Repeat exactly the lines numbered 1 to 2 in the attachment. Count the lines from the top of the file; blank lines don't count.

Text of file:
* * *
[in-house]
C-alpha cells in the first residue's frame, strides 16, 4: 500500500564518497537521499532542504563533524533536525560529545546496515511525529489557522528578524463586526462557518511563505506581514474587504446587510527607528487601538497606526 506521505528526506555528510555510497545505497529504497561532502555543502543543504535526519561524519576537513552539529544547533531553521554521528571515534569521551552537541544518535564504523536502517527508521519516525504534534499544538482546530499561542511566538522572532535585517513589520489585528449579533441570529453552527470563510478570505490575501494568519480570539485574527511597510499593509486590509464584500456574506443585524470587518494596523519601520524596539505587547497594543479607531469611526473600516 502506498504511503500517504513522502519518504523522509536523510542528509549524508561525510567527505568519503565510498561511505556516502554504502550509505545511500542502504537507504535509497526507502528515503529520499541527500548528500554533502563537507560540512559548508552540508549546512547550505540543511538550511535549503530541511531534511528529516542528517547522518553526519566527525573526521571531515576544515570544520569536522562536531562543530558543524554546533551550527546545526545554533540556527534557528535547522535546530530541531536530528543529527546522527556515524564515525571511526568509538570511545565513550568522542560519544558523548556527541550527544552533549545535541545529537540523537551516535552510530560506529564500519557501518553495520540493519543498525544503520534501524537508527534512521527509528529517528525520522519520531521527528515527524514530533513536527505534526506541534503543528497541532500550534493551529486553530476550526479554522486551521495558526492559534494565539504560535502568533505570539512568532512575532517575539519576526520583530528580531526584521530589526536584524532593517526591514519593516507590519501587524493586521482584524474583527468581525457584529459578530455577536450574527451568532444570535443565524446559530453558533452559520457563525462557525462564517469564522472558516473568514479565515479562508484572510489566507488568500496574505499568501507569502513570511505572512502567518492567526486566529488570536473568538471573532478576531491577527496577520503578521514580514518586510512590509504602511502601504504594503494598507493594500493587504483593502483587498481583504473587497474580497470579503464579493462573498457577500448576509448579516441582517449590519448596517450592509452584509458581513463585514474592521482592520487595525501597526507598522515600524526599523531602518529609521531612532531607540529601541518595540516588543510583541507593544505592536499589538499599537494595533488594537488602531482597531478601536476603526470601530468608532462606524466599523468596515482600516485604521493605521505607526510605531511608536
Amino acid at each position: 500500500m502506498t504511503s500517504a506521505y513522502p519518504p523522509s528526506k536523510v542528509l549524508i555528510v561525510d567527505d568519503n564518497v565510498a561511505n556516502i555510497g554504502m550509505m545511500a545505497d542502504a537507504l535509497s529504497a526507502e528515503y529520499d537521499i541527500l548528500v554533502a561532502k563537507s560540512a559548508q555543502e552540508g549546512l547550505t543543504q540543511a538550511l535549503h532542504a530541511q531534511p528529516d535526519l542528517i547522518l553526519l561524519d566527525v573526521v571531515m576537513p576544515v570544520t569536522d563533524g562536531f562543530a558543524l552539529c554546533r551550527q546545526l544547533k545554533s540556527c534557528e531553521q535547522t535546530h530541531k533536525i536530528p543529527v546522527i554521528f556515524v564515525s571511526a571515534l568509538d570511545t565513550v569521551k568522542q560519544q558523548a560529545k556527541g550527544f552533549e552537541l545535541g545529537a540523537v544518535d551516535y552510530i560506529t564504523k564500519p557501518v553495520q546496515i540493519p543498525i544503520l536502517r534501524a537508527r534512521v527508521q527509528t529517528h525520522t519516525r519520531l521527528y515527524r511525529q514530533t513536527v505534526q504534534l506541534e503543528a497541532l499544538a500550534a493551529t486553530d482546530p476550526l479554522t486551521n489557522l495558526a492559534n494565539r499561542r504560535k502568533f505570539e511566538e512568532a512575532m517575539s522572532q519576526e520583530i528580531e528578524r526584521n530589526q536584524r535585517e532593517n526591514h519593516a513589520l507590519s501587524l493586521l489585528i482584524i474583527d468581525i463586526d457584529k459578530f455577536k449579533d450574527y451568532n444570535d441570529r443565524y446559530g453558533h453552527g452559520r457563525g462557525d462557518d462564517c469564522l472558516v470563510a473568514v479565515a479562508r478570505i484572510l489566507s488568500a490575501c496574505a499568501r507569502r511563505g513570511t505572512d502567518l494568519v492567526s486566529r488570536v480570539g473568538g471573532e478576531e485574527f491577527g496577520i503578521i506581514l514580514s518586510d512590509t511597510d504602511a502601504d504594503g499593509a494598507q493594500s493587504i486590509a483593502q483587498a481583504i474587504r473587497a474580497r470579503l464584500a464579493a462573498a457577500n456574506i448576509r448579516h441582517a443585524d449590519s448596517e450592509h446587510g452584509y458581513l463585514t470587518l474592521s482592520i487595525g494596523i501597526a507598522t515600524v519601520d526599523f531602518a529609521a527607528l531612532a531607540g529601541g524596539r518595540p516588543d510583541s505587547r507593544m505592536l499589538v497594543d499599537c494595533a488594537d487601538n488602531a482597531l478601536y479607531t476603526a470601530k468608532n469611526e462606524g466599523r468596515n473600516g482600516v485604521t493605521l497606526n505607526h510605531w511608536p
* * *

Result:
[in-house]
C-alpha cells in the first residue's frame, strides 16, 4: 500500500564518497537521499532542504563533524533536525560529545546496515511525529489557522528578524463586526462557518511563505506581514474587504446587510527607528487601538497606526 506521505528526506555528510555510497545505497529504497561532502555543502543543504535526519561524519576537513552539529544547533531553521554521528571515534569521551552537541544518535564504523536502517527508521519516525504534534499544538482546530499561542511566538522572532535585517513589520489585528449579533441570529453552527470563510478570505490575501494568519480570539485574527511597510499593509486590509464584500456574506443585524470587518494596523519601520524596539505587547497594543479607531469611526473600516 502506498504511503500517504513522502519518504523522509536523510542528509549524508561525510567527505568519503565510498561511505556516502554504502550509505545511500542502504537507504535509497526507502528515503529520499541527500548528500554533502563537507560540512559548508552540508549546512547550505540543511538550511535549503530541511531534511528529516542528517547522518553526519566527525573526521571531515576544515570544520569536522562536531562543530558543524554546533551550527546545526545554533540556527534557528535547522535546530530541531536530528543529527546522527556515524564515525571511526568509538570511545565513550568522542560519544558523548556527541550527544552533549545535541545529537540523537551516535552510530560506529564500519557501518553495520540493519543498525544503520534501524537508527534512521527509528529517528525520522519520531521527528515527524514530533513536527505534526506541534503543528497541532500550534493551529486553530476550526479554522486551521495558526492559534494565539504560535502568533505570539512568532512575532517575539519576526520583530528580531526584521530589526536584524532593517526591514519593516507590519501587524493586521482584524474583527468581525457584529459578530455577536450574527451568532444570535443565524446559530453558533452559520457563525462557525462564517469564522472558516473568514479565515479562508484572510489566507488568500496574505499568501507569502513570511505572512502567518492567526486566529488570536473568538471573532478576531491577527496577520503578521514580514518586510512590509504602511502601504504594503494598507493594500493587504483593502483587498481583504473587497474580497470579503464579493462573498457577500448576509448579516441582517449590519448596517450592509452584509458581513463585514474592521482592520487595525501597526507598522515600524526599523531602518529609521531612532531607540529601541518595540516588543510583541507593544505592536499589538499599537494595533488594537488602531482597531478601536476603526470601530468608532462606524466599523468596515482600516485604521493605521505607526510605531511608536